NEW YORK – Berlin frontwoman Terri Nunn came by the FOX411 studios to sing “Nice to Meet You,” the seductive single from the band’s EDM-inspired new album, "Animal." Once everyone toweled off, Nunn sat down with FOX411 to tell us how the band helped pioneer electronic music stateside, what it was like to dominate MTV’s video rotation in the ’80s, and how she almost landed the female lead in Star Wars.
FOX411: You can see a through-line from bands like Kraftwerk, Ultravox, and Berlin with what’s happening now in electronic music. How do you feel about being a part of that legacy?
Terri Nunn: Proud. At the time, what we were doing wasn’t what was going on. It was the power-pop era: Skinny ties, the Plimsouls, the Motels, the Knack, and the Go-Gos… and we weren’t that. In the beginning, we really believed in it and we kept going, and then we got better as writers. Eventually it caught on, and it’s morphed into all kinds of electronic music. I’m really proud to have been a part of that, the beginning of it happening in America.
FOX411: “Nice to Meet You,” the song from "Animal" that you sang for us in the studio, has an EDM feel to it. How did you get into EDM?
Nunn: In 2012, a station in L.A. called KCSN gave me my own radio show for 2 hours on Saturday nights called “Unbound.” They let me play whatever I wanted, so I started listening to electronic music in every form. And EDM, to me, is one of the most exciting forms of electronic music that I’ve ever heard. It’s sexy, it’s completely unique, and it’s so intense. The sounds that Skrillex does, I’ve never heard before.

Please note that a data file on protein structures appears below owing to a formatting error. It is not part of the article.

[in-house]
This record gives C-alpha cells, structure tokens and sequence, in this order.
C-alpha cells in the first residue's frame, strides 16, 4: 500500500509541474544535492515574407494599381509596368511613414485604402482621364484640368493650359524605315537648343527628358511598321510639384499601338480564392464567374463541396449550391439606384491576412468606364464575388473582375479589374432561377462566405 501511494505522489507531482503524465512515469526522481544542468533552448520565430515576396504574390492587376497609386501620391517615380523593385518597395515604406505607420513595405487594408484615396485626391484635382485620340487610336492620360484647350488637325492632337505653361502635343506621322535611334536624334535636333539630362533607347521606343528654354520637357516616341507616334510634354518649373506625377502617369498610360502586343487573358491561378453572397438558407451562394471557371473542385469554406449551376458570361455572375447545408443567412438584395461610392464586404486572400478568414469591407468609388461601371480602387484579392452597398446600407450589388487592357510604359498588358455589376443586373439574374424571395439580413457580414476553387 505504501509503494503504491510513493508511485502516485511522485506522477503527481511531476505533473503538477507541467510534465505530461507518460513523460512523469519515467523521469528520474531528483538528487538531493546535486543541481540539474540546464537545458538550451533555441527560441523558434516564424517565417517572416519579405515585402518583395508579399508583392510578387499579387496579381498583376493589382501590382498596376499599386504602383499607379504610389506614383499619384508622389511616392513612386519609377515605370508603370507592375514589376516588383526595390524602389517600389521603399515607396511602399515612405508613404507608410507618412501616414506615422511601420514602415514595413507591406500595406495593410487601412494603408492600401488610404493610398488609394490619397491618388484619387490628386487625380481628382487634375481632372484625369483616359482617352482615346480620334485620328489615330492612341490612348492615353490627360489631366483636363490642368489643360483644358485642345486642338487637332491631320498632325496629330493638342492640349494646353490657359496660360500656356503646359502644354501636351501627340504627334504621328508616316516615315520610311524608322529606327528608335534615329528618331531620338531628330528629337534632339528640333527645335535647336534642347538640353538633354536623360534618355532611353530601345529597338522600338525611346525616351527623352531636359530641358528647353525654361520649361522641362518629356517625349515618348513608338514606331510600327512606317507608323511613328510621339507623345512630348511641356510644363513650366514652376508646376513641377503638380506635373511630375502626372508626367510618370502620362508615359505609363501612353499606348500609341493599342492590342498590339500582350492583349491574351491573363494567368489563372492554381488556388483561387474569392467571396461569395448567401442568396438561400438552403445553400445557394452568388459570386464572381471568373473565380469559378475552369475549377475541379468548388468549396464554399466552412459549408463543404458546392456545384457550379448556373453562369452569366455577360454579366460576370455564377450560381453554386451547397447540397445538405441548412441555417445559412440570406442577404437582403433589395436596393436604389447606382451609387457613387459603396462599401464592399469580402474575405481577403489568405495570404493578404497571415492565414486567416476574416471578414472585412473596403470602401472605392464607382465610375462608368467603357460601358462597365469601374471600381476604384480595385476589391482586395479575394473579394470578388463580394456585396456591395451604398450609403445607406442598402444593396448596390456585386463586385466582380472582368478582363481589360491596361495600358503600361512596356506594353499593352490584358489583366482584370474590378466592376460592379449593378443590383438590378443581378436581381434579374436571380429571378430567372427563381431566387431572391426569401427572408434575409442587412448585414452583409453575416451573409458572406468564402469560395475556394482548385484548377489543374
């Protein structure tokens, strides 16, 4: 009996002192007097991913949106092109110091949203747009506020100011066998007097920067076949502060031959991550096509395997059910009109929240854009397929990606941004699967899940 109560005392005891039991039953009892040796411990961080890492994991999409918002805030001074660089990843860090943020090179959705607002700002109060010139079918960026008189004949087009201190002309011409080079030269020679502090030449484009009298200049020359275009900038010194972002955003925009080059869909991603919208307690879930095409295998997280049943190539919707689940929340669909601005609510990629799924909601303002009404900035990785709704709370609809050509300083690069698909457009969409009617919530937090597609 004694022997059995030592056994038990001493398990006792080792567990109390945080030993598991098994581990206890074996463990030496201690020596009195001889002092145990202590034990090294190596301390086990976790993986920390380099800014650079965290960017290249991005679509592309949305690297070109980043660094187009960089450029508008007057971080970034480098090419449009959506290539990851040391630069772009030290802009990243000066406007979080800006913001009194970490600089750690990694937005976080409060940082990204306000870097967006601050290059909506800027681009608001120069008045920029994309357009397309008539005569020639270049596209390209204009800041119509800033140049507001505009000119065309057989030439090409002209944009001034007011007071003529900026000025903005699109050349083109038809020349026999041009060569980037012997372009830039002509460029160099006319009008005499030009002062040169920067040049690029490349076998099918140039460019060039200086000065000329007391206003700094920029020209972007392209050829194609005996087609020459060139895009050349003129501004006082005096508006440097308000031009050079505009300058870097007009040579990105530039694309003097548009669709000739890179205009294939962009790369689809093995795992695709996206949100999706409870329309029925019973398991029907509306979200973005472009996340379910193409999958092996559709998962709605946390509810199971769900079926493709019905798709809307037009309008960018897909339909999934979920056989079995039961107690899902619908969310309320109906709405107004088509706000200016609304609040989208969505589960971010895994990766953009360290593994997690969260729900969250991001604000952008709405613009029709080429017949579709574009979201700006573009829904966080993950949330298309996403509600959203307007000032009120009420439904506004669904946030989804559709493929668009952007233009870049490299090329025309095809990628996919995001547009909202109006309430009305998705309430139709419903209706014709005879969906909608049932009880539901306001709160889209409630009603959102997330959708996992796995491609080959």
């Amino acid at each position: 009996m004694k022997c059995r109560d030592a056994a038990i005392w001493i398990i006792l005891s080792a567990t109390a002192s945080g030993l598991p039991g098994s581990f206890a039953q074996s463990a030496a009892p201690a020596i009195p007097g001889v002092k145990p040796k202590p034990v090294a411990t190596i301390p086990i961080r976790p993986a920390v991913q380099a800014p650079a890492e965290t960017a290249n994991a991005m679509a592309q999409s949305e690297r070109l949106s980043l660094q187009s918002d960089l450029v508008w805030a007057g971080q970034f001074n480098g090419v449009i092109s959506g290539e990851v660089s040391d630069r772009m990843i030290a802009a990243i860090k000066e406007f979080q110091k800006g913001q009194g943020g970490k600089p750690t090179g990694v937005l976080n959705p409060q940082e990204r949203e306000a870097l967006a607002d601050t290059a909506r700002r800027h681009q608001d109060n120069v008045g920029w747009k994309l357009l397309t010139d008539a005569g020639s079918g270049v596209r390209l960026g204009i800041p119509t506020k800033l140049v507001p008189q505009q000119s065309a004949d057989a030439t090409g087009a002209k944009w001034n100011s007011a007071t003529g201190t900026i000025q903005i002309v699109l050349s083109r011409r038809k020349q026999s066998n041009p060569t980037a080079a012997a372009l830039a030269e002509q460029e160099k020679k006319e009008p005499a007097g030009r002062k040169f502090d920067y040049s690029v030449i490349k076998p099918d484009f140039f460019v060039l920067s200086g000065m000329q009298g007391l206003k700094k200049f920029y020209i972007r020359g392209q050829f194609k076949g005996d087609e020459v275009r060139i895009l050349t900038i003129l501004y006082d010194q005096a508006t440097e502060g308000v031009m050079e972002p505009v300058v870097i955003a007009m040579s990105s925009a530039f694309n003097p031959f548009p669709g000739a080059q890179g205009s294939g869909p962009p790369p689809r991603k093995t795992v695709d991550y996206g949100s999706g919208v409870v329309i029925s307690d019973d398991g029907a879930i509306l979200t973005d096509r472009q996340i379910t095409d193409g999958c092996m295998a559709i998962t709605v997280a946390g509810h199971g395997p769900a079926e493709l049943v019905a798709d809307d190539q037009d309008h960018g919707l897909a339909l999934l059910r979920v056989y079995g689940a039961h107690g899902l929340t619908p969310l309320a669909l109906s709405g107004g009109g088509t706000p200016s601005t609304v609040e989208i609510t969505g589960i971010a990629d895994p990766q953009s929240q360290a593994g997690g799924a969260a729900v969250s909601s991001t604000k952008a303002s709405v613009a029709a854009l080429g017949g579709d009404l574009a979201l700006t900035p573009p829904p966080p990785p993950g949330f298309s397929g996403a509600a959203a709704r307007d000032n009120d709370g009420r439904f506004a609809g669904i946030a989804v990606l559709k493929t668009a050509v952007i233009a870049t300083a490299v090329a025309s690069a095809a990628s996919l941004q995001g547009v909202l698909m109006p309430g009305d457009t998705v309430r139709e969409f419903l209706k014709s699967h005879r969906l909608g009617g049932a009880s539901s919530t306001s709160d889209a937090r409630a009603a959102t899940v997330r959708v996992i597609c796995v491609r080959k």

I mean, look at Nine Inch Nails — Trent Reznor’s sound started with a Roland TR-808 drum machine, and that was our whole first album ["Pleasure Victim," 1982], because we couldn’t afford anything else. So I thought there was a place for Berlin to have a voice in all this. And that inspired me to create "Animal."
FOX411: Berlin’s first hit, “Sex (I’m A),” comes from a strong, empowering female point of view. How did you decide to write it that way?
Nunn: Thank you! What a compliment! I wrote the song because I was in a relationship where we were at a crossroads, sexually. It wasn’t exciting. It wasn’t bad, but we were kind of bored, just going through the paces. I came in one day and said, “Well, why don’t we try role playing? I could be a damsel in distress, and you could be a pirate.” And he said, “Terri, I don’t want to do that. I’m not a burglar; I’m not a vampire; I’m just a guy.” I was like, “OK.” (laughs) So I wrote this song as a kind of slap in his face: “I’m this, I’m that, I’m a geisha, I’m a little girl, I’m a dream divine — and you’re just a guy.” And that’s what the guy sings through the whole song: “I’m a man.” Because that’s all he wanted to be.
FOX411: Does he feel like a man now?
Nunn: He did feel like a man, because he knew it was him in the song! Yeah, he loved it. (laughs)
FOX411: And then we had “The Metro,” which came with a high-concept, high-rotation video. How did you feel about having to be a video vixen in the vortex of the prime MTV era of the ’80s?